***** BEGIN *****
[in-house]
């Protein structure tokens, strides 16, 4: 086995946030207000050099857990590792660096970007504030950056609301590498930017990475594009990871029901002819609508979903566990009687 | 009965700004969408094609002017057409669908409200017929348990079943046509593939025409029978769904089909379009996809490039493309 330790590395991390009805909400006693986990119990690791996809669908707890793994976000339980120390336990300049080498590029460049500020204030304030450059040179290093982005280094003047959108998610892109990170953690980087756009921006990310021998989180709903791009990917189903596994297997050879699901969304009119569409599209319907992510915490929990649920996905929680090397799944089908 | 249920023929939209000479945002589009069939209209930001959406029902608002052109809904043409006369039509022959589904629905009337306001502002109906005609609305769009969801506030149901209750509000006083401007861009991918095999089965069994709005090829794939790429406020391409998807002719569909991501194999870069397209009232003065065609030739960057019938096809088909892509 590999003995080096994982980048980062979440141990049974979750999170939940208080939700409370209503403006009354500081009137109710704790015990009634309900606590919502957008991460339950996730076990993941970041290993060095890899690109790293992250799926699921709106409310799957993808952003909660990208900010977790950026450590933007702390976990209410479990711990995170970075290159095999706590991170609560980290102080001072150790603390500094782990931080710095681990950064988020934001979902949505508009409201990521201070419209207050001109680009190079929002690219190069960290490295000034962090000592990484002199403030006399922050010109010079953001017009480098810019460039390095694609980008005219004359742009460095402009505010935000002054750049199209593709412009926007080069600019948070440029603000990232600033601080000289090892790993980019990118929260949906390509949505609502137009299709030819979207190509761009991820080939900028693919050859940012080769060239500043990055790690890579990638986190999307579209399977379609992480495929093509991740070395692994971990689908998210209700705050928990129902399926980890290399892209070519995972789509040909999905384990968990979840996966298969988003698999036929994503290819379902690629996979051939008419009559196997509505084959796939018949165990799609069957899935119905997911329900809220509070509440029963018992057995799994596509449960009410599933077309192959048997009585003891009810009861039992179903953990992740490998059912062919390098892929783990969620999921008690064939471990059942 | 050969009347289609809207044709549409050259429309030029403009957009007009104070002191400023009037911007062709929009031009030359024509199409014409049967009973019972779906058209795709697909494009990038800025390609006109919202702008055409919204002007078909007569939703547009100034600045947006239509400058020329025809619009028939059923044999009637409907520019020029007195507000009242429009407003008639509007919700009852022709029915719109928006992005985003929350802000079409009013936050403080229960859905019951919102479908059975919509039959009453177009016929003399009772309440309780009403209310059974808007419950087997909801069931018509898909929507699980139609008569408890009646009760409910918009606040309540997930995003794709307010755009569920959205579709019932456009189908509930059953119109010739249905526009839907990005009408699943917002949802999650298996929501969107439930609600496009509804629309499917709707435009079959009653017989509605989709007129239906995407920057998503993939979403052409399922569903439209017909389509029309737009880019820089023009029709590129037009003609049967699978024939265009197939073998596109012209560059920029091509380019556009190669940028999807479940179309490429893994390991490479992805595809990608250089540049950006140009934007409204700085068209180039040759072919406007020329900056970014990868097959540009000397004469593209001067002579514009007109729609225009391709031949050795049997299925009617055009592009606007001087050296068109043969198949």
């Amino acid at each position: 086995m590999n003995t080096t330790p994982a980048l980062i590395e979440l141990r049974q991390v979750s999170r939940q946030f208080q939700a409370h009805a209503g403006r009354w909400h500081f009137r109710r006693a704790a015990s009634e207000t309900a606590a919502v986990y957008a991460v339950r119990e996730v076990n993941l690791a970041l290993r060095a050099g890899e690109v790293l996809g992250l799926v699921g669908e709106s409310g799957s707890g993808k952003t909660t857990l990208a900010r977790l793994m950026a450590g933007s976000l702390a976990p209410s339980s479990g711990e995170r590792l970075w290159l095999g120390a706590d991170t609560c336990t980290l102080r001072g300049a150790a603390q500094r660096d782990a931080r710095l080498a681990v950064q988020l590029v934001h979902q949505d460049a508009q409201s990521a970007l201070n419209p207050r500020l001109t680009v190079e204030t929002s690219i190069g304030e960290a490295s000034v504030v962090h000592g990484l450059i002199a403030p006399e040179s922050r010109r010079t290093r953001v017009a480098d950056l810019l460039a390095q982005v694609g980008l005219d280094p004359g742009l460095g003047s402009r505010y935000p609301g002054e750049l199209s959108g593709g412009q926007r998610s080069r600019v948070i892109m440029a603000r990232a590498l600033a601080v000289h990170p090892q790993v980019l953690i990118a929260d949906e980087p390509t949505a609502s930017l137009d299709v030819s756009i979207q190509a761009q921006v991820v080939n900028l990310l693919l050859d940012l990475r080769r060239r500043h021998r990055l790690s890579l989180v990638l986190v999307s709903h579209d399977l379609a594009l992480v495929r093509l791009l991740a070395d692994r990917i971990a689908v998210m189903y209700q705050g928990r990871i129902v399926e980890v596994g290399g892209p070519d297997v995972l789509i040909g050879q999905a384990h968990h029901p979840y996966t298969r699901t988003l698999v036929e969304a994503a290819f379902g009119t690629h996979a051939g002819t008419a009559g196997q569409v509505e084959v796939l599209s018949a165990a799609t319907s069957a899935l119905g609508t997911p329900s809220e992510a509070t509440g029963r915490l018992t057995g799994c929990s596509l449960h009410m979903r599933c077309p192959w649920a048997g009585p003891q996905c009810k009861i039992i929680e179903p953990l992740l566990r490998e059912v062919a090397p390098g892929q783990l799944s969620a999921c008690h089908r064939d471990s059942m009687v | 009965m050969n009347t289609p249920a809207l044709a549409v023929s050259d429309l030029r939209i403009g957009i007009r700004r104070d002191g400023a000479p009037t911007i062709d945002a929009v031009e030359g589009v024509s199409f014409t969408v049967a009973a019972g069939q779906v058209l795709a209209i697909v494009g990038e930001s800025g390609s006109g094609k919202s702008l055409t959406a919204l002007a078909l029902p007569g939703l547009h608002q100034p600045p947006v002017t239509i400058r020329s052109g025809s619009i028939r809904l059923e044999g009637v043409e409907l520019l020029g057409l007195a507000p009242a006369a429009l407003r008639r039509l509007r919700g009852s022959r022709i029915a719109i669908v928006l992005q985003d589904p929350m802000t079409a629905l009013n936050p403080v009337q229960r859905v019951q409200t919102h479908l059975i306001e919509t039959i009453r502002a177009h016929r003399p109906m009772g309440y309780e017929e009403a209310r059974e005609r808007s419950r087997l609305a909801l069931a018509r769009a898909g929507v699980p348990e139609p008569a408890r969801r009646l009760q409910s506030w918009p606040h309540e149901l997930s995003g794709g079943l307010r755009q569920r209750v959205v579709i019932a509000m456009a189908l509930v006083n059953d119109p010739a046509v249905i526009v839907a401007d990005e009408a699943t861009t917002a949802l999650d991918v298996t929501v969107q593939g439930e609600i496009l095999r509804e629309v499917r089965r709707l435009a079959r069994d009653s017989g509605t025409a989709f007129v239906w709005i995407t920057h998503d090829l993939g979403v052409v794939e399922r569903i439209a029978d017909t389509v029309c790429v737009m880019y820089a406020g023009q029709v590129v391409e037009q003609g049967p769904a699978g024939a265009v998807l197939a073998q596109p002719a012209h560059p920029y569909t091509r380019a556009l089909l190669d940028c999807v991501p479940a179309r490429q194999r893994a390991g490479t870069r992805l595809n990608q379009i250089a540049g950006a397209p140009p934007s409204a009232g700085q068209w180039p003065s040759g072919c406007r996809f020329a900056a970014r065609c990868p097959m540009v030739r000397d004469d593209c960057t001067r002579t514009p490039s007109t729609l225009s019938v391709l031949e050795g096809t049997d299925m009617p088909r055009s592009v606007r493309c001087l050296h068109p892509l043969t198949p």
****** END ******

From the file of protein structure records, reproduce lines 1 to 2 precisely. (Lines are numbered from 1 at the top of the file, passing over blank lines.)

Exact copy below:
[in-house]
């Protein structure tokens, strides 16, 4: 086995946030207000050099857990590792660096970007504030950056609301590498930017990475594009990871029901002819609508979903566990009687 | 009965700004969408094609002017057409669908409200017929348990079943046509593939025409029978769904089909379009996809490039493309 330790590395991390009805909400006693986990119990690791996809669908707890793994976000339980120390336990300049080498590029460049500020204030304030450059040179290093982005280094003047959108998610892109990170953690980087756009921006990310021998989180709903791009990917189903596994297997050879699901969304009119569409599209319907992510915490929990649920996905929680090397799944089908 | 249920023929939209000479945002589009069939209209930001959406029902608002052109809904043409006369039509022959589904629905009337306001502002109906005609609305769009969801506030149901209750509000006083401007861009991918095999089965069994709005090829794939790429406020391409998807002719569909991501194999870069397209009232003065065609030739960057019938096809088909892509 590999003995080096994982980048980062979440141990049974979750999170939940208080939700409370209503403006009354500081009137109710704790015990009634309900606590919502957008991460339950996730076990993941970041290993060095890899690109790293992250799926699921709106409310799957993808952003909660990208900010977790950026450590933007702390976990209410479990711990995170970075290159095999706590991170609560980290102080001072150790603390500094782990931080710095681990950064988020934001979902949505508009409201990521201070419209207050001109680009190079929002690219190069960290490295000034962090000592990484002199403030006399922050010109010079953001017009480098810019460039390095694609980008005219004359742009460095402009505010935000002054750049199209593709412009926007080069600019948070440029603000990232600033601080000289090892790993980019990118929260949906390509949505609502137009299709030819979207190509761009991820080939900028693919050859940012080769060239500043990055790690890579990638986190999307579209399977379609992480495929093509991740070395692994971990689908998210209700705050928990129902399926980890290399892209070519995972789509040909999905384990968990979840996966298969988003698999036929994503290819379902690629996979051939008419009559196997509505084959796939018949165990799609069957899935119905997911329900809220509070509440029963018992057995799994596509449960009410599933077309192959048997009585003891009810009861039992179903953990992740490998059912062919390098892929783990969620999921008690064939471990059942 | 050969009347289609809207044709549409050259429309030029403009957009007009104070002191400023009037911007062709929009031009030359024509199409014409049967009973019972779906058209795709697909494009990038800025390609006109919202702008055409919204002007078909007569939703547009100034600045947006239509400058020329025809619009028939059923044999009637409907520019020029007195507000009242429009407003008639509007919700009852022709029915719109928006992005985003929350802000079409009013936050403080229960859905019951919102479908059975919509039959009453177009016929003399009772309440309780009403209310059974808007419950087997909801069931018509898909929507699980139609008569408890009646009760409910918009606040309540997930995003794709307010755009569920959205579709019932456009189908509930059953119109010739249905526009839907990005009408699943917002949802999650298996929501969107439930609600496009509804629309499917709707435009079959009653017989509605989709007129239906995407920057998503993939979403052409399922569903439209017909389509029309737009880019820089023009029709590129037009003609049967699978024939265009197939073998596109012209560059920029091509380019556009190669940028999807479940179309490429893994390991490479992805595809990608250089540049950006140009934007409204700085068209180039040759072919406007020329900056970014990868097959540009000397004469593209001067002579514009007109729609225009391709031949050795049997299925009617055009592009606007001087050296068109043969198949």